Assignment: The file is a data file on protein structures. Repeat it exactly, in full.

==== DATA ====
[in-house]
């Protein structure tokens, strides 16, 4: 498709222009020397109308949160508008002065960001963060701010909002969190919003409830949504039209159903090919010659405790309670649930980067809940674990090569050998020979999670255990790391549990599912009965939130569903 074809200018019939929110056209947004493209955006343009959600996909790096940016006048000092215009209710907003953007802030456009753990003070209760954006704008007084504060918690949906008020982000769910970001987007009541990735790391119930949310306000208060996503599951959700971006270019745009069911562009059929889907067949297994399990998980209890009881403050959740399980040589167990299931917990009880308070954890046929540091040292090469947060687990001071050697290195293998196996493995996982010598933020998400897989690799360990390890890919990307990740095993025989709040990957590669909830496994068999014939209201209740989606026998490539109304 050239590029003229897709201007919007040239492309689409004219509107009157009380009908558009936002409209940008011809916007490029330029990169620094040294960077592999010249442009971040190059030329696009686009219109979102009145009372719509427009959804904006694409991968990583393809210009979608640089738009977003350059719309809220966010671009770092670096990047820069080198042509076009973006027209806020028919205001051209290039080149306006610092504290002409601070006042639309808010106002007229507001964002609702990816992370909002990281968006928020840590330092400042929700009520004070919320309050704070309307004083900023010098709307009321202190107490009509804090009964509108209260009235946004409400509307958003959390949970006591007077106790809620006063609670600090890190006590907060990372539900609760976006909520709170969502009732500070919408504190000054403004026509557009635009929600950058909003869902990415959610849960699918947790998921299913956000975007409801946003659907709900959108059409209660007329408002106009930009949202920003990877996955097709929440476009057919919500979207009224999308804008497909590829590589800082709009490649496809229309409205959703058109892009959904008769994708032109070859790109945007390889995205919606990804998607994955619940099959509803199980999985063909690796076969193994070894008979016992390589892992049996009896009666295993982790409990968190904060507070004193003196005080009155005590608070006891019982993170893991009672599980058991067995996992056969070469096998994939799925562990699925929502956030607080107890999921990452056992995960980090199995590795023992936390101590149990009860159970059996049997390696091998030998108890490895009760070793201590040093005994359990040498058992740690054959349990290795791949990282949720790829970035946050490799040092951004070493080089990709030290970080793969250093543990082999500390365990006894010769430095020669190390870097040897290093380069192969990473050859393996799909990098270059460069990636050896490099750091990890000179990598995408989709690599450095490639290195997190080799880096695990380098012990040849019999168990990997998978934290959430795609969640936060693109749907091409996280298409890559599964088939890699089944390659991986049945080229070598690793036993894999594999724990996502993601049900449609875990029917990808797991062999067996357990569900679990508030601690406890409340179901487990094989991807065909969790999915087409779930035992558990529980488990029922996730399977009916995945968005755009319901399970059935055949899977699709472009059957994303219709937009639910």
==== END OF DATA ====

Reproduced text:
[in-house]
């Protein structure tokens, strides 16, 4: 498709222009020397109308949160508008002065960001963060701010909002969190919003409830949504039209159903090919010659405790309670649930980067809940674990090569050998020979999670255990790391549990599912009965939130569903 074809200018019939929110056209947004493209955006343009959600996909790096940016006048000092215009209710907003953007802030456009753990003070209760954006704008007084504060918690949906008020982000769910970001987007009541990735790391119930949310306000208060996503599951959700971006270019745009069911562009059929889907067949297994399990998980209890009881403050959740399980040589167990299931917990009880308070954890046929540091040292090469947060687990001071050697290195293998196996493995996982010598933020998400897989690799360990390890890919990307990740095993025989709040990957590669909830496994068999014939209201209740989606026998490539109304 050239590029003229897709201007919007040239492309689409004219509107009157009380009908558009936002409209940008011809916007490029330029990169620094040294960077592999010249442009971040190059030329696009686009219109979102009145009372719509427009959804904006694409991968990583393809210009979608640089738009977003350059719309809220966010671009770092670096990047820069080198042509076009973006027209806020028919205001051209290039080149306006610092504290002409601070006042639309808010106002007229507001964002609702990816992370909002990281968006928020840590330092400042929700009520004070919320309050704070309307004083900023010098709307009321202190107490009509804090009964509108209260009235946004409400509307958003959390949970006591007077106790809620006063609670600090890190006590907060990372539900609760976006909520709170969502009732500070919408504190000054403004026509557009635009929600950058909003869902990415959610849960699918947790998921299913956000975007409801946003659907709900959108059409209660007329408002106009930009949202920003990877996955097709929440476009057919919500979207009224999308804008497909590829590589800082709009490649496809229309409205959703058109892009959904008769994708032109070859790109945007390889995205919606990804998607994955619940099959509803199980999985063909690796076969193994070894008979016992390589892992049996009896009666295993982790409990968190904060507070004193003196005080009155005590608070006891019982993170893991009672599980058991067995996992056969070469096998994939799925562990699925929502956030607080107890999921990452056992995960980090199995590795023992936390101590149990009860159970059996049997390696091998030998108890490895009760070793201590040093005994359990040498058992740690054959349990290795791949990282949720790829970035946050490799040092951004070493080089990709030290970080793969250093543990082999500390365990006894010769430095020669190390870097040897290093380069192969990473050859393996799909990098270059460069990636050896490099750091990890000179990598995408989709690599450095490639290195997190080799880096695990380098012990040849019999168990990997998978934290959430795609969640936060693109749907091409996280298409890559599964088939890699089944390659991986049945080229070598690793036993894999594999724990996502993601049900449609875990029917990808797991062999067996357990569900679990508030601690406890409340179901487990094989991807065909969790999915087409779930035992558990529980488990029922996730399977009916995945968005755009319901399970059935055949899977699709472009059957994303219709937009639910």